Ek is meestal erg kieskeurig as dit kom by skoonheidsmiddels, altyd op soek na wonderlike produkte met uitstekende bestanddele. Een van my oggend krammetjies is Stila's Stay All Day Prime & Anti Shine Balm. Dit gaan aan ná my bevogtiger (ORIGINS A Perfect World SPF 25 Age-Defense Moisturiser met Wit Tee) en voor my stigting. Die produk het 'n gel -gevoel, helder en mat van kleur sonder 'n druppel vetterigheid. Dit werk deur voue en onvolmaakthede in my vel in te vul, so as die fondament daarop aangebring word, is die afwerking baie egalig en so foutloos as wat u kan kry terwyl u nog steeds lyk asof u nie dra grimering. Die helfte van hierdie vergelyking is natuurlik die grondslag self, waarvan ek ook nie hoog genoeg lof kan sing nie. Tarte se Amazonian Clay 12-uur volledige dekkingstigting duur die hele dag, hoewel 12 uur 'n bietjie strek is. Tog is dit vir my goed genoeg om my werksdag in stand te hou. Bobbi Brown se langdurige gel-oogomlyner in swart ink is ook wonderlik; Ek gebruik die goed nou al meer as 'n dekade. Om dinge te kroon, ek is mal daaroor Dior verslaafde glans vir 'n mooi lip en in die maskara -afdeling is die jurie eintlik nog uit. Dit lyk asof ek nie een vind waarvan ek regtig hou nie, daarom is ek geneig om elke keer as ek koop, 'n nuwe een te kies, en gedurende die somer trakteer ek my op wimpersverlengings, wat absoluut wonderlik is vir iemand soos ek wat geseënd is. met blonde wimpers!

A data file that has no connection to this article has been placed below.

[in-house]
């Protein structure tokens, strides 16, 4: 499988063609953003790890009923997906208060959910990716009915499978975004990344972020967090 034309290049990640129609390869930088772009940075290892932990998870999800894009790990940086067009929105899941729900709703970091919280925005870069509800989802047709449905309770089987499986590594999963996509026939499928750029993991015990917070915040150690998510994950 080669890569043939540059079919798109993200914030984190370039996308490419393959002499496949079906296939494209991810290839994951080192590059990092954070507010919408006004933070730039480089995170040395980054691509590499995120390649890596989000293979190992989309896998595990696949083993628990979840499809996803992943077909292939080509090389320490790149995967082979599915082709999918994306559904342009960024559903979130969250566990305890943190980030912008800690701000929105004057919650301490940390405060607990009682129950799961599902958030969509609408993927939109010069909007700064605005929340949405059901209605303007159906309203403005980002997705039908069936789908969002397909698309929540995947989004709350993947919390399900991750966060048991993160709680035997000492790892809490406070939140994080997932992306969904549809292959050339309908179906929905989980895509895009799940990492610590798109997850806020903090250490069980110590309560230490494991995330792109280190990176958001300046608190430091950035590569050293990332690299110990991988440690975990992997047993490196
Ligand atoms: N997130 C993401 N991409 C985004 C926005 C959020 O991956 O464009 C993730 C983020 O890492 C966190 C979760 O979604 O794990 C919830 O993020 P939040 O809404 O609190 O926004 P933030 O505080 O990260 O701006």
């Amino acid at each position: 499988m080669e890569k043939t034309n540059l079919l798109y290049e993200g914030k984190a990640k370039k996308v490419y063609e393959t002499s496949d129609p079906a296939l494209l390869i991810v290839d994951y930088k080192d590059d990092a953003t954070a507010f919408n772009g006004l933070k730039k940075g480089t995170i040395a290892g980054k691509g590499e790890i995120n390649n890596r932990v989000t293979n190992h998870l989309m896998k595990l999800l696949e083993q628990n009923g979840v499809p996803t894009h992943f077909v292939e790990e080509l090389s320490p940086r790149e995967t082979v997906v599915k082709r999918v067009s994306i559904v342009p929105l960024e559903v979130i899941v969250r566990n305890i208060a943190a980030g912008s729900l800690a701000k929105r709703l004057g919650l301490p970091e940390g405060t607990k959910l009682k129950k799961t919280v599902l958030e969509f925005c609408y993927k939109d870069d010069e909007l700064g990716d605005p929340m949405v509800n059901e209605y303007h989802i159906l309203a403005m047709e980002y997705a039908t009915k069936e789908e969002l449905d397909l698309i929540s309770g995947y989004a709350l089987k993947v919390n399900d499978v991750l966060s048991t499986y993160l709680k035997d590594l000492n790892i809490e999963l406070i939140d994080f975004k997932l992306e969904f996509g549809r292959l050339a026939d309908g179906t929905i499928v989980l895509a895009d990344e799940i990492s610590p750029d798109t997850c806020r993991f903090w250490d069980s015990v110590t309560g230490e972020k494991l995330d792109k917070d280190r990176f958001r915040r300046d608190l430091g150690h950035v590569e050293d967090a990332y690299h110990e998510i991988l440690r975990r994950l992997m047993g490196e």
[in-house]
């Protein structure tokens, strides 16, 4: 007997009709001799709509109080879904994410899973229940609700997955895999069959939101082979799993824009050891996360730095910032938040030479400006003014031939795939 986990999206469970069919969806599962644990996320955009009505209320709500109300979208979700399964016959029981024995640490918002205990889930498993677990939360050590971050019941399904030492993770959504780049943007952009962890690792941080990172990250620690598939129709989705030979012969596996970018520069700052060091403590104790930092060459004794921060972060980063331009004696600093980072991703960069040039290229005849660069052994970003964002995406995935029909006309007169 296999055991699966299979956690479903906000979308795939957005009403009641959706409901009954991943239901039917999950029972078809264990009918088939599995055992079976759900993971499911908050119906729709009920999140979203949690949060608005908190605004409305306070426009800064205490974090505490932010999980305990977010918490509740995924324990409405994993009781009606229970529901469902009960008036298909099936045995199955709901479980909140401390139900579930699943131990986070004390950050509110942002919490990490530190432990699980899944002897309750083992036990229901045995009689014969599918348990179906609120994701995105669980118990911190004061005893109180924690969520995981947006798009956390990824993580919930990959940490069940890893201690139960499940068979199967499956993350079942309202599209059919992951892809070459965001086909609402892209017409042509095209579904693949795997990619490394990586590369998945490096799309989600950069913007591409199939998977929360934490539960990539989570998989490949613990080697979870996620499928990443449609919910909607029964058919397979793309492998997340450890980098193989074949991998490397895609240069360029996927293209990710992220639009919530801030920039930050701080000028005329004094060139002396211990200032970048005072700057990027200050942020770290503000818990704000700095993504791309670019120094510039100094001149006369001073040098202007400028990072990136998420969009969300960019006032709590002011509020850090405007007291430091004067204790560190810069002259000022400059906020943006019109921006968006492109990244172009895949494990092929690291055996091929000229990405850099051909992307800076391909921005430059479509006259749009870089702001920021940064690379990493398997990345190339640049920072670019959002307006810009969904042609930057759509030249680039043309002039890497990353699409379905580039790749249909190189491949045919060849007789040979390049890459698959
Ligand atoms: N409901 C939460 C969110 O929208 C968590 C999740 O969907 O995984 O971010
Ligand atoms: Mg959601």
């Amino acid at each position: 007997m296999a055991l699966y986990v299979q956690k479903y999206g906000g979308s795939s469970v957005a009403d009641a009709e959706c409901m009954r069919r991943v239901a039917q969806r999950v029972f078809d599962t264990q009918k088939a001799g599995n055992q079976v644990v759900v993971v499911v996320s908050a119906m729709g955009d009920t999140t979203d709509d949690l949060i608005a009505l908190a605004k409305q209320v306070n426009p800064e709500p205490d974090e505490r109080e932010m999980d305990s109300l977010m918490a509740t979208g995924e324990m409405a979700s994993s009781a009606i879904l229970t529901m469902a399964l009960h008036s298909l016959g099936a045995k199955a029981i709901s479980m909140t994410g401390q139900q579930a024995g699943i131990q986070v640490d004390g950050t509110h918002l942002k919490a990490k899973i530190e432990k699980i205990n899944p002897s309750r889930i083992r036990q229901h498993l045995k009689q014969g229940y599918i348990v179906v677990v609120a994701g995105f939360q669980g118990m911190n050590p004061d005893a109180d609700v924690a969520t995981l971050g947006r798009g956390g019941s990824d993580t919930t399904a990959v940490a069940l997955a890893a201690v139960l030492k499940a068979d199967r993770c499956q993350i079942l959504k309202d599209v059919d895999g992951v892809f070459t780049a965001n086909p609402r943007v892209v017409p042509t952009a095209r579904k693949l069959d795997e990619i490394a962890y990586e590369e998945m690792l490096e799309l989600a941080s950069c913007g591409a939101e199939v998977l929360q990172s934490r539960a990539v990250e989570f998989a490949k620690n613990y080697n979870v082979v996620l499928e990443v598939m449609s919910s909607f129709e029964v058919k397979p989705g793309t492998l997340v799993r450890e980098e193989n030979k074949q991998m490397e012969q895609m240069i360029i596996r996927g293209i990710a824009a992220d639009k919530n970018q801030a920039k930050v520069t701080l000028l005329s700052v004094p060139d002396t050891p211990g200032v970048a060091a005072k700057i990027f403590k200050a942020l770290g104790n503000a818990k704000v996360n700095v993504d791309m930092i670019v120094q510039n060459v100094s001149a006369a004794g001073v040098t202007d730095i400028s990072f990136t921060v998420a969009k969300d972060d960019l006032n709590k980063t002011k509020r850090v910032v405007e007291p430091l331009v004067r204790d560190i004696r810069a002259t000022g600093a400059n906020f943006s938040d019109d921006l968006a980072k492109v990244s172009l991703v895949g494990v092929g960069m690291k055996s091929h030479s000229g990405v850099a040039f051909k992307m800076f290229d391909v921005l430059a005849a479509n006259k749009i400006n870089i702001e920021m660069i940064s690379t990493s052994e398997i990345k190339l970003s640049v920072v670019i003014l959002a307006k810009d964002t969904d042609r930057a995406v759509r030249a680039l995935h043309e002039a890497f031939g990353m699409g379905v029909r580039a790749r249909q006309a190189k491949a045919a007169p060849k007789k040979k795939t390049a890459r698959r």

—Courtney Driver
Uitvoerende redakteur